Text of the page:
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Automotive Textiles Still One Of The Hot Markets

<i>Despite a down-trodden economy, automotives still provide opportunities for innovative textile makers</i><b>By William C. Smith, Founder, Industrial Textile Associates, and Consulting Editor</b>

MarketingBy William C. Smith, Consulting Editor Automotive Textiles: Still One of the Hot MarketsDespite a down-trodden economy, automotives still provide opportunities for innovative textile makers. Its disconcerting to hear of business difficulties, closures, cutbacks and lay-offs in todays economy, whether textiles or other types of companies. Regardless of the reasons, such situations cause a ripple effect, impacting other areas, such as demand for industrial or technical textiles. The largest single market (in dollars) for industrial textiles, the automotive sector, is no exception. It has its share of closures and cutbacks. With that comes slowdowns in the textile sector devoted to supplying the industry. So where is this market going Is it still one of opportunity The short answer is YESwith reservations.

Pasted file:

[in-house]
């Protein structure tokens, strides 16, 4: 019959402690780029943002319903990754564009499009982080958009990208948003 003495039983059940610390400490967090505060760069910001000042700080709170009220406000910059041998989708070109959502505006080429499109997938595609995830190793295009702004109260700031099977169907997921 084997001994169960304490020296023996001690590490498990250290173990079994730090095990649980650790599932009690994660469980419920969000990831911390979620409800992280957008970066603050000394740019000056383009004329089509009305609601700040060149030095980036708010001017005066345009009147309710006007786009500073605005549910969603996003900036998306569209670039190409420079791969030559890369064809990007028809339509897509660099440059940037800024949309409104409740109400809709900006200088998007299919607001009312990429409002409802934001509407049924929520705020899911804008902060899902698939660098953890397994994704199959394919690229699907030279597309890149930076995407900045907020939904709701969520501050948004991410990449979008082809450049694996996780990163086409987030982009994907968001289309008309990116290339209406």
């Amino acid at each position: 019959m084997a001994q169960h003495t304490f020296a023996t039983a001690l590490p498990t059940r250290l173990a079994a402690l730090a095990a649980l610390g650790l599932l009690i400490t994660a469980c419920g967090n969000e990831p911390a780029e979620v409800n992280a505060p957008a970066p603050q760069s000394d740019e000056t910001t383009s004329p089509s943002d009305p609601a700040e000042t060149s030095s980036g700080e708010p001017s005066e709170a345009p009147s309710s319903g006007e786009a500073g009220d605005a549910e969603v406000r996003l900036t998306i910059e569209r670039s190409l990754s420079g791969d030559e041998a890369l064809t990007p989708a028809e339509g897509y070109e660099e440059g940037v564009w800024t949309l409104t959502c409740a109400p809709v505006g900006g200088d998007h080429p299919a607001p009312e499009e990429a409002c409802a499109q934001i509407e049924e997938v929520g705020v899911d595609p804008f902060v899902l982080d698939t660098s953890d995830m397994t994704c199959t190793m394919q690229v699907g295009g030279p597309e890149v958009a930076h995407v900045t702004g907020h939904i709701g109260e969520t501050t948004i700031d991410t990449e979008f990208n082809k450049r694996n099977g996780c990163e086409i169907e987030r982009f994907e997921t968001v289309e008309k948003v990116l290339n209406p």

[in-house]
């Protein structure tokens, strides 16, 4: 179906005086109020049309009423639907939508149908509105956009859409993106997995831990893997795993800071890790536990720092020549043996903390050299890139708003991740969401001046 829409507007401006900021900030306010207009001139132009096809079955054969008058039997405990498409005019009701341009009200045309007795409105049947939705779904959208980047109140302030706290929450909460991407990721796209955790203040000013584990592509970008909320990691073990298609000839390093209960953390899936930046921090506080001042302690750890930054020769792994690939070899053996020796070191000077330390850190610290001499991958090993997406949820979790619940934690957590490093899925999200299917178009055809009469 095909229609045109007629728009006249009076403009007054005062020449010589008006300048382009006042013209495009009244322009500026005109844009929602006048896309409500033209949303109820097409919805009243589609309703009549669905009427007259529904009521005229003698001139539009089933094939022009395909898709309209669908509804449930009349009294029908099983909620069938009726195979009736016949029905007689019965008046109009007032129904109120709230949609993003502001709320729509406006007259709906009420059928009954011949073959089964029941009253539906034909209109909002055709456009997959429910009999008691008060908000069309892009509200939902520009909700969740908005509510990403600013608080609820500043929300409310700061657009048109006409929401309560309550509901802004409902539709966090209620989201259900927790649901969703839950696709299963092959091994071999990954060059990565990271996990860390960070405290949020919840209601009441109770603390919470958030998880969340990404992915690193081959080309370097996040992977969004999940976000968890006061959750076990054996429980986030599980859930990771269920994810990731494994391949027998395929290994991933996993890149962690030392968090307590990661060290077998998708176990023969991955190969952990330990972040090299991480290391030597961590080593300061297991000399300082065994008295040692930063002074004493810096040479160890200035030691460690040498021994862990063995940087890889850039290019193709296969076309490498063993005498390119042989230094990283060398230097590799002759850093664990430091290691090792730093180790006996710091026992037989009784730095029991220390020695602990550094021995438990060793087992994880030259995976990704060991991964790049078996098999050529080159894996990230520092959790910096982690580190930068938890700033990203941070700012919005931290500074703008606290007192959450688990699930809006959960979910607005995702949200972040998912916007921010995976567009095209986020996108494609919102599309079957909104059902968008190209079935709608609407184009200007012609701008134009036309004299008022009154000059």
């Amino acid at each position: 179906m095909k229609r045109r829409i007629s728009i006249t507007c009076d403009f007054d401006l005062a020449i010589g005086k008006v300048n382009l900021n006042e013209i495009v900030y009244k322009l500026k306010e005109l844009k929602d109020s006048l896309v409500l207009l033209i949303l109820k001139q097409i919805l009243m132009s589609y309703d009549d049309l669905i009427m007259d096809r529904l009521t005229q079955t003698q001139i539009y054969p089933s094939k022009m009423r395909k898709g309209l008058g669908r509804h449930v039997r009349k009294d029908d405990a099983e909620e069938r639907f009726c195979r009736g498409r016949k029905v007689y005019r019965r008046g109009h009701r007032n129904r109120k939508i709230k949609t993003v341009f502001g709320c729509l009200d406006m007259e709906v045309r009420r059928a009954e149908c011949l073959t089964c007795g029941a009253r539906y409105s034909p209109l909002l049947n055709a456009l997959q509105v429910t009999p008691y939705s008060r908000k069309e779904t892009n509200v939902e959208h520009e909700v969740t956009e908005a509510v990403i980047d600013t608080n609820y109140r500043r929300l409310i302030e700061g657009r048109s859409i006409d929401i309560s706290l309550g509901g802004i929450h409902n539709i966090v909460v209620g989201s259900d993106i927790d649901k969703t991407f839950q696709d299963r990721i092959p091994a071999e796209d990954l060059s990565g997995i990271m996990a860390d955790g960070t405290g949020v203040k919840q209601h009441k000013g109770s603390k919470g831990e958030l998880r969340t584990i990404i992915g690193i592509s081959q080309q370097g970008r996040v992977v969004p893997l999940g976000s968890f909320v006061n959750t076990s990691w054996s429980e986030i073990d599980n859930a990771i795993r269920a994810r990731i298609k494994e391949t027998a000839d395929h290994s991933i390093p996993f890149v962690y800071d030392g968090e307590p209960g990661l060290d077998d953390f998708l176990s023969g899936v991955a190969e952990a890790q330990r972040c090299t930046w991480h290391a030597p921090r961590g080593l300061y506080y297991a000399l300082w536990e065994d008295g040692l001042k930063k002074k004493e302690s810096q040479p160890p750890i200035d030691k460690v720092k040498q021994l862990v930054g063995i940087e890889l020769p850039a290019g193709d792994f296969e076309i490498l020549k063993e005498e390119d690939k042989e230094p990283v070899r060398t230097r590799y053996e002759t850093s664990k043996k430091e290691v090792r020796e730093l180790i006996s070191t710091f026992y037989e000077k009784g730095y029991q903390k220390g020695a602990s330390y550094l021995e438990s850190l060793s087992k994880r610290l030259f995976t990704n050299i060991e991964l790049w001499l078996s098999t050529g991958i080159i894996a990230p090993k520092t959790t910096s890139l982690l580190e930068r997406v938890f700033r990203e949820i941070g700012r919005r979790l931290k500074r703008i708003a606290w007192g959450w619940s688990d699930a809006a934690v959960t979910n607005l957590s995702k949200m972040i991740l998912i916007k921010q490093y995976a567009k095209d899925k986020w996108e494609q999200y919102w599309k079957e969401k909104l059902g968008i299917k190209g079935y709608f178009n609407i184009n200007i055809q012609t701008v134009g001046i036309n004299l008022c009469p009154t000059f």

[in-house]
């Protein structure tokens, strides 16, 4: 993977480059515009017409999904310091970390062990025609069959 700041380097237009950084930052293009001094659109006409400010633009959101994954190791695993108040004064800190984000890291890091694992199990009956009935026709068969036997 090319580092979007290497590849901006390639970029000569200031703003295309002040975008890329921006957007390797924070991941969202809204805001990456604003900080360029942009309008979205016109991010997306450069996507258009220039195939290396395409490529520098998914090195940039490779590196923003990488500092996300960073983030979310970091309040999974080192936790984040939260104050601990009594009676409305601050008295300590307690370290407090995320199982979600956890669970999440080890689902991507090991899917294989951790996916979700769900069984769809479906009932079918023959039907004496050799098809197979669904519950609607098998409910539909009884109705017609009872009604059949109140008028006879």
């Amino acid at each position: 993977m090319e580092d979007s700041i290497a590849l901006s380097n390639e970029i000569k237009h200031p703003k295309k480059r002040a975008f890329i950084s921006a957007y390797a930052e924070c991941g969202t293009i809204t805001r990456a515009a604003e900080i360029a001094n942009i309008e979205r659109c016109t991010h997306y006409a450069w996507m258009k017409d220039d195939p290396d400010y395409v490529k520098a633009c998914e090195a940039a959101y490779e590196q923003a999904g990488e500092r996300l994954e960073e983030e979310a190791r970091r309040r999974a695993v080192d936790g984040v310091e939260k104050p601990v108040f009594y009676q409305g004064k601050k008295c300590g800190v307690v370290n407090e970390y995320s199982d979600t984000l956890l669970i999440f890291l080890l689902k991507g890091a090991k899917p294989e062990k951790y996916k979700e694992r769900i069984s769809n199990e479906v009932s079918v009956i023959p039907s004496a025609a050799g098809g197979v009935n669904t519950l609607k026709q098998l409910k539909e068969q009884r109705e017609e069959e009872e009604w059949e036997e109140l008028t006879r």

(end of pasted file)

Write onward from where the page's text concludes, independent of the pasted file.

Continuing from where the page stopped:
By most standards, 1999 and 2000 were anomalies for the automobile industry. From the "good year" benchmark of 15 million vehicles sold in the U.S., 2000 saw a record 17.5 million. No doubt 2001 will be down substantiallynumbers like 10-12% have been most frequently mentioned. Wards Automotive on Oct. 12 estimates production down 12.4% in 2001 vs. the same period in 2000. But even with a 12% downturn, the market will be over 15 millionpreviously considered a good year in "normal" times. The point Things are down, to be sure, but it is not catastrophicunless ..